6 to-ground), type of breaker at the loca-
In the calculation of faults for the pur- Step 2: Construct the sequence
poses of breaker selection, the rotating tion (2, 3, 5 or 8 cycles), and contact
networks and connect properly for parting time to determine the multi-
7 machine impedances specified in ANSI the type of fault under consideration. plier to the calculated E/XI.
Standard C37.010 Article 5.4.1 should Use the X values required by ANSI
be used. The value of the impedances Standard C37.010 for the interrupting See Figures 1.3-3, 1.3-4 and 1.3-5 for
8 and their X/R ratios should be obtained duty value of the short-circuit current. 5-cycle breaker multiplying factors.
from the equipment manufacturer. At Use Figure 1.3-5 if the short circuit is
initial short-circuit studies, data from fed predominantly from generators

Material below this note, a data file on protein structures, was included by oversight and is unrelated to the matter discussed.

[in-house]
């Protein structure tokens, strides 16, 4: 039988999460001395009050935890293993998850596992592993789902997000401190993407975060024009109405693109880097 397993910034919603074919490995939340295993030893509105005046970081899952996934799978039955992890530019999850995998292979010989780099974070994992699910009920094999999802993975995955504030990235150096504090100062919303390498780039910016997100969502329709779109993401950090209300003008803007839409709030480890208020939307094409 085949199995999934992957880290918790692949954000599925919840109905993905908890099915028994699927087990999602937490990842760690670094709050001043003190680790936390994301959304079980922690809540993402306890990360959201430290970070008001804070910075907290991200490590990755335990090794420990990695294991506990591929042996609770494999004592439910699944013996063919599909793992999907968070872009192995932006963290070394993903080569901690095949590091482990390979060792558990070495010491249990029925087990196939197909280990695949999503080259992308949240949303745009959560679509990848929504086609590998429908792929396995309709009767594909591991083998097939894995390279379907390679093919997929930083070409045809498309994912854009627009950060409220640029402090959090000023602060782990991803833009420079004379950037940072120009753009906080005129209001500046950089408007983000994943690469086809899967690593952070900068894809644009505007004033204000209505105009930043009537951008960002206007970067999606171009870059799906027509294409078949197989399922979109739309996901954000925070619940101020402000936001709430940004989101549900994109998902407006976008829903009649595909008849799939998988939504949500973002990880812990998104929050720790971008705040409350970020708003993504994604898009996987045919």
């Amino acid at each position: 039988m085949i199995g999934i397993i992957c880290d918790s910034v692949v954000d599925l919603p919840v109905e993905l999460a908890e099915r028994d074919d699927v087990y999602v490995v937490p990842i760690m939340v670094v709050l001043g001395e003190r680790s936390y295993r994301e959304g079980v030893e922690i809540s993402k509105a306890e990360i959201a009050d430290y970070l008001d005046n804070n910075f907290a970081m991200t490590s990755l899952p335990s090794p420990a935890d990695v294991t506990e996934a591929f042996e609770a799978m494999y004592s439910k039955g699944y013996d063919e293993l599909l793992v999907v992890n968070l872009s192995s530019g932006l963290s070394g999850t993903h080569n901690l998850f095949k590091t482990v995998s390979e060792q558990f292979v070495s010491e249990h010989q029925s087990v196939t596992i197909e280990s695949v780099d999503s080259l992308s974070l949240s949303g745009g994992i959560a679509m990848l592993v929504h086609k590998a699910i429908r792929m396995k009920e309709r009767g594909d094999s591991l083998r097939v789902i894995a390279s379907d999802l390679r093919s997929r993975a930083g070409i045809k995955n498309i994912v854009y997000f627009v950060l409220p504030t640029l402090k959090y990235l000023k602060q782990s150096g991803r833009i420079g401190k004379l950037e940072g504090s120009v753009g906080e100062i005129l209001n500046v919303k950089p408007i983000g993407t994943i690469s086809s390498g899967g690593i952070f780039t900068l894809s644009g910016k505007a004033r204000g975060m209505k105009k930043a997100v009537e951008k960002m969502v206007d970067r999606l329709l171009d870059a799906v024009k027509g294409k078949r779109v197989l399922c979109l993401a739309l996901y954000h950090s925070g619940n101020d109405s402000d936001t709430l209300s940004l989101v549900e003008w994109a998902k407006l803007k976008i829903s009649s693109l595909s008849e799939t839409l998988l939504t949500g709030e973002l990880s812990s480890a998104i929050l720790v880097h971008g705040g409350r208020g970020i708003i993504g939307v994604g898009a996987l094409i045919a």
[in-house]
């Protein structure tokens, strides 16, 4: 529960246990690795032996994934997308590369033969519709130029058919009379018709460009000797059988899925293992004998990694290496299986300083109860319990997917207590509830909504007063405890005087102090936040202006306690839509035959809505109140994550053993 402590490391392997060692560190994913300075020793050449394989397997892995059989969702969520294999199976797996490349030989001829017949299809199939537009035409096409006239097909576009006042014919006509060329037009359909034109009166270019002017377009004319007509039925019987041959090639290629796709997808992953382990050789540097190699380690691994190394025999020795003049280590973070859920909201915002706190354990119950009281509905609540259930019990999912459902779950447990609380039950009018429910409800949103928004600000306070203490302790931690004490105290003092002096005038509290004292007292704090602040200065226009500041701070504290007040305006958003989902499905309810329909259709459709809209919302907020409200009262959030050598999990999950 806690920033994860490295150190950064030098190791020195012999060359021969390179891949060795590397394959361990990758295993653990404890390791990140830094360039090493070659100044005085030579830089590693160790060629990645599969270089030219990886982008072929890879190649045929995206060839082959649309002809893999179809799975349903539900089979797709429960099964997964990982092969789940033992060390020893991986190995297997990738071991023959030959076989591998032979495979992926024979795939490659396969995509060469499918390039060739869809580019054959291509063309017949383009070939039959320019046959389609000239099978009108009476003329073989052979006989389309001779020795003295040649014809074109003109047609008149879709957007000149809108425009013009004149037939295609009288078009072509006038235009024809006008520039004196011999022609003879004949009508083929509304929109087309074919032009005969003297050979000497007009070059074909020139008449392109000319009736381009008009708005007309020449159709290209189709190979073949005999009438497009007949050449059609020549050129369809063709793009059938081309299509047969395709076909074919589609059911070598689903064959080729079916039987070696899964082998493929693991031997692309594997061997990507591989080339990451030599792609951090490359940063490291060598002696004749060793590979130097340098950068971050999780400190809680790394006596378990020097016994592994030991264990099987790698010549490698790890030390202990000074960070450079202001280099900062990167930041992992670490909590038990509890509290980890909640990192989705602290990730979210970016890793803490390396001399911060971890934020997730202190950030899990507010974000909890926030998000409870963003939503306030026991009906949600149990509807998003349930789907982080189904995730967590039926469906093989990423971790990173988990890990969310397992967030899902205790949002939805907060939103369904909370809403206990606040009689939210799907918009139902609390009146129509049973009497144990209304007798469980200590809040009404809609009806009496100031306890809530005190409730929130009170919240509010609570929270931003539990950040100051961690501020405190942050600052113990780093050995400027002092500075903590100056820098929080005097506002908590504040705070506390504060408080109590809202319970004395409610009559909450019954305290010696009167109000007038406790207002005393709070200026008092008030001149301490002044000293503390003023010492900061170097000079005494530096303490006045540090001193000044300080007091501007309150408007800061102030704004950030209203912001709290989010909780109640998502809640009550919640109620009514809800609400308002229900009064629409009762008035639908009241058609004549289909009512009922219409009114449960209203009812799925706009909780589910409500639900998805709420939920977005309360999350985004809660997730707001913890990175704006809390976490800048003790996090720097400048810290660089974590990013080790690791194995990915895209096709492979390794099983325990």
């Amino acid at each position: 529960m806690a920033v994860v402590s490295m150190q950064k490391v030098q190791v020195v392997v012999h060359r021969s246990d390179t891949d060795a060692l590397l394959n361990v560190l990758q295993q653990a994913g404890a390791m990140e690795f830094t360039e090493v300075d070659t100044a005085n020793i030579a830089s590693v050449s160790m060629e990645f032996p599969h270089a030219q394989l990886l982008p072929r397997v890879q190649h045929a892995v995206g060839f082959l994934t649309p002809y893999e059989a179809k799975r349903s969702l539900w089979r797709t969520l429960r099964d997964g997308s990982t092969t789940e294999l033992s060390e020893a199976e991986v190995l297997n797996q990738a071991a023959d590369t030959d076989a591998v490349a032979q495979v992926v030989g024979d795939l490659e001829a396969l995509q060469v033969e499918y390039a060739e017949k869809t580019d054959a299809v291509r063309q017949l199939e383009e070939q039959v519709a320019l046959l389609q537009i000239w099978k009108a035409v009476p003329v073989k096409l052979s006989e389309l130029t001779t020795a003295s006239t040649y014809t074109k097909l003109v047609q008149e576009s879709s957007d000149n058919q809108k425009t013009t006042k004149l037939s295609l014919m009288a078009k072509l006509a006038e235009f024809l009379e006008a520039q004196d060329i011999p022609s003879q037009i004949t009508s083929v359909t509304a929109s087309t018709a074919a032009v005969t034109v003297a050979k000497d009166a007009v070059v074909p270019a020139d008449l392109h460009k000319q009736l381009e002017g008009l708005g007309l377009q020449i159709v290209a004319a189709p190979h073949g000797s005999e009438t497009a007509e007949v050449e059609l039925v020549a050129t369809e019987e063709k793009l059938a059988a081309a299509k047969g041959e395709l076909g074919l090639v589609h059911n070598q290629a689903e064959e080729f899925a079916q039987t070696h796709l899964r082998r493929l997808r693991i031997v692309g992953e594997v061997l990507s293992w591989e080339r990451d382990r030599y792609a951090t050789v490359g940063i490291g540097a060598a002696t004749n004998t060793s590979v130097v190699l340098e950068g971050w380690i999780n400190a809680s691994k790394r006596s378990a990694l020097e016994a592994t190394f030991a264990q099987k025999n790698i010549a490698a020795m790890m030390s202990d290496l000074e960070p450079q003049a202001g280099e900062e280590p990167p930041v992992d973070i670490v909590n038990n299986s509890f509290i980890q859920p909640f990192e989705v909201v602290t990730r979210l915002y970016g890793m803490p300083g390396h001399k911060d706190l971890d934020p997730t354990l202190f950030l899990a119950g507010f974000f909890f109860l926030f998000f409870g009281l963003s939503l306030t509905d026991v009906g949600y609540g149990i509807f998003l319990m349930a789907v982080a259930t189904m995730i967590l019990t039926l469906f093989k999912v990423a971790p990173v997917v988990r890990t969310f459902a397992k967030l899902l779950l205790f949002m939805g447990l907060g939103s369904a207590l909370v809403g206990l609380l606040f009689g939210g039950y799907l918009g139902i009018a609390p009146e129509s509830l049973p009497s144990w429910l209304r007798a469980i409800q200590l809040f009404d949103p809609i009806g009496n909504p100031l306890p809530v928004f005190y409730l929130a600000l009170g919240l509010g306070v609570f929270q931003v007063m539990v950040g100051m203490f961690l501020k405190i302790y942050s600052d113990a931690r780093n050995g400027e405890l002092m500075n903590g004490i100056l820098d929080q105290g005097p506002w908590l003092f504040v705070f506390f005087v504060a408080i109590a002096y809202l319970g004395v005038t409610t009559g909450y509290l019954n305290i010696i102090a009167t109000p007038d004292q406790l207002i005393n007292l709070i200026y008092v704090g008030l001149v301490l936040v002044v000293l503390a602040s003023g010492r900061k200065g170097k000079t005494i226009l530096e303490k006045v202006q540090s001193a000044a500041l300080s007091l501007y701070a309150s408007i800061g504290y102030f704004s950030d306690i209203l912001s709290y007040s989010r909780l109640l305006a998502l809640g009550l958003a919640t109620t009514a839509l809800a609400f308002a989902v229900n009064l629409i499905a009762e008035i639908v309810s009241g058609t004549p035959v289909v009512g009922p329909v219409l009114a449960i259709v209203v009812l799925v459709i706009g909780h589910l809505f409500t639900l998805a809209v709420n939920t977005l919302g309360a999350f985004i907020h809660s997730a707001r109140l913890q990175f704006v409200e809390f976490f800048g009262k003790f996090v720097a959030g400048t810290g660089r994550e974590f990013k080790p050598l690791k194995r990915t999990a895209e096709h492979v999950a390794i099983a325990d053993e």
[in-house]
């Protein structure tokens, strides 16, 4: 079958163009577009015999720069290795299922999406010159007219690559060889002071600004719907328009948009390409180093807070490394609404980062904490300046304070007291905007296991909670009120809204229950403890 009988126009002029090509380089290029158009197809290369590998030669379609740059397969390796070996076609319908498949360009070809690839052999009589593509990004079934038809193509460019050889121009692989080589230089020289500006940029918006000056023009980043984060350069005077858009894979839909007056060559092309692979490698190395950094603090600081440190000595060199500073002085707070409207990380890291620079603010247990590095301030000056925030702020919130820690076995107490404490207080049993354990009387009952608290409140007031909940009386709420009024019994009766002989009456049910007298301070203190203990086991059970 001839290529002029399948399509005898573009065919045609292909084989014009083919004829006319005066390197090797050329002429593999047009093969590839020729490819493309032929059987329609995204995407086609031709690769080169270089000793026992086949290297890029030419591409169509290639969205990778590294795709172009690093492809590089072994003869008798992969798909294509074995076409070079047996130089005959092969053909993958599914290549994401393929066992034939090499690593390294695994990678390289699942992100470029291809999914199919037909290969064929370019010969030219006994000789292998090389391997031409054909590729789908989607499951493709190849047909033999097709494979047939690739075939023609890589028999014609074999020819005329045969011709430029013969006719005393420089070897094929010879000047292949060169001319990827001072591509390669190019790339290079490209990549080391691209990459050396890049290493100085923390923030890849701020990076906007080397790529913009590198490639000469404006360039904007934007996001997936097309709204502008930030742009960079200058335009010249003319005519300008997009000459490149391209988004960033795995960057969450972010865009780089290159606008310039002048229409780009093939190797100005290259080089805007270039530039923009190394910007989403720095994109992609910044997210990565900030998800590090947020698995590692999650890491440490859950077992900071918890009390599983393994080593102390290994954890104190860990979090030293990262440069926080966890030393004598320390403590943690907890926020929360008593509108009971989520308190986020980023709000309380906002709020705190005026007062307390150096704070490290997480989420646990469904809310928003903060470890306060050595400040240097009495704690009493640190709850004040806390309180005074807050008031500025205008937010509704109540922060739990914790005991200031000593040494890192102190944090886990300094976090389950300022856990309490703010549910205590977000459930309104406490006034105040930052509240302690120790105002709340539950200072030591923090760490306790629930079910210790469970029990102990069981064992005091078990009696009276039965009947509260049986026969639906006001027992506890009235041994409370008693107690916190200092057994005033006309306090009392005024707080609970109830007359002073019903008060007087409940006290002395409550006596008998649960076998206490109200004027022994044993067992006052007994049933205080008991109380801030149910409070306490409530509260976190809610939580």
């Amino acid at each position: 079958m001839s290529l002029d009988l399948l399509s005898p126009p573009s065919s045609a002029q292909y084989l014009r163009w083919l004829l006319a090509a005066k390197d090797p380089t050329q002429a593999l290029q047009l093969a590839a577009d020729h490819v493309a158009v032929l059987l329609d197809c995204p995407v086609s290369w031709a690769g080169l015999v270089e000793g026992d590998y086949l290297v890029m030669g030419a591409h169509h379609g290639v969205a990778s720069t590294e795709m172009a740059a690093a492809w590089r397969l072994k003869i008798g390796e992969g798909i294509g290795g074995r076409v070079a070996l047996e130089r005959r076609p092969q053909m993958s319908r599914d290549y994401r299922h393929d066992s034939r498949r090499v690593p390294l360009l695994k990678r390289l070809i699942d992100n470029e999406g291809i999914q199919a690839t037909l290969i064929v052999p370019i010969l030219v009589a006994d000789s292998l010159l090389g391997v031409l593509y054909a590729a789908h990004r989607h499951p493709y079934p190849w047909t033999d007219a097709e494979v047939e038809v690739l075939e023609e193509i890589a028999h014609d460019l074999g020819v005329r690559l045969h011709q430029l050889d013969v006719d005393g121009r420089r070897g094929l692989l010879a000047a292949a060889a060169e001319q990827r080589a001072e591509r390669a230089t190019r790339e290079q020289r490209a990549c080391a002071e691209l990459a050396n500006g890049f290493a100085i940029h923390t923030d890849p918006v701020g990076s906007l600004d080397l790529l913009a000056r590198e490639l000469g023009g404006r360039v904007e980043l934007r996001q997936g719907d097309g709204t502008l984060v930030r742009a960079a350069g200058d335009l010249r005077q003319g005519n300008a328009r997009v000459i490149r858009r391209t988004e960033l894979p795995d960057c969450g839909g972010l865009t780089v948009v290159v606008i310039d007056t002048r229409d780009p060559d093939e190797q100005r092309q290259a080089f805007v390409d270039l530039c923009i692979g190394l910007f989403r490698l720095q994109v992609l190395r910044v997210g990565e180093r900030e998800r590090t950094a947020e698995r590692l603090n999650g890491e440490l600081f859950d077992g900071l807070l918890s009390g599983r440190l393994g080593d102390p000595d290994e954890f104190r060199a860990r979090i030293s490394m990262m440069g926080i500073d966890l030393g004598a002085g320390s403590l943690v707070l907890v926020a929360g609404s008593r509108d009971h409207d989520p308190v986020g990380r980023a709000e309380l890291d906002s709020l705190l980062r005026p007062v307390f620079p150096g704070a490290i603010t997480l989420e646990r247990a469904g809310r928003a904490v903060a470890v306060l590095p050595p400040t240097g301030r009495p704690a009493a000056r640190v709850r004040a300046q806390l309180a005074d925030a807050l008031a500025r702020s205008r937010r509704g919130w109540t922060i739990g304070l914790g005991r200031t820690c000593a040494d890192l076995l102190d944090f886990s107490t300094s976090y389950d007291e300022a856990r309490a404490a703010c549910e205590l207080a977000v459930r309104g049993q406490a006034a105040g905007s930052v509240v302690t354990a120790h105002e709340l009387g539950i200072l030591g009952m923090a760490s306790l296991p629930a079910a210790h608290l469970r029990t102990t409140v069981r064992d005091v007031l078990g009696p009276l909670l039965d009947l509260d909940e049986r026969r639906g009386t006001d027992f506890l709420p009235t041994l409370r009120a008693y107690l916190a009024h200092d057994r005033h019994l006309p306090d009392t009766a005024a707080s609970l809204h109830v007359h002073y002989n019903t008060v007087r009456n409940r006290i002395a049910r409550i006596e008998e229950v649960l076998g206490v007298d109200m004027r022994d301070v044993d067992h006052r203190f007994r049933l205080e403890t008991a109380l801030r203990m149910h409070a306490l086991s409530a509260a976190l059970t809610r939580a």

9 manufacturers is not available. Typical removed from the fault by two or more
values of impedances and their X/R
ratios are given in Table 1.3-1.
10
130 130 130

11 120 120 120


8

7
5

110 110
12 110
4
6

12
10
5

8
100 100 100 6
4

13 4
3

90 90 90
3

14 80 80 80
TIME
Ratio X/R

Ratio X/R
Ratio X/R

TIME

70 70 70
ING

15
RT
ING

60 60 60
PA
ART

16
T
AC

50 50 50
T P

NT
AC

CO

40
NT

40 40
17
CO

30 30 30
5-CYCLE 5-CYCLE 5-CYCLE
BREAKER
18 20
BREAKER
20 20
BREAKER

10 10
19 10

1.0 1.1 1.2 1.3 1.4 1.0 1.1 1.2 1.3 1.4 1.0 1.1 1.2 1.3 1.4
20 Multiplying Factors for E / X Amperes Multiplying Factors for E / X Amperes Multiplying Factors for E / X Amperes

Figure 1.3-3. Three-phase Fault Multiplying Figure 1.3-4. Line-to-Ground Fault Multiplying Figure 1.3-5. Three-phase and Line-to-Ground
21 Factors that Include Effects of AC and Factors that Include Effects of AC and Fault Multiplying Factors that Include Effects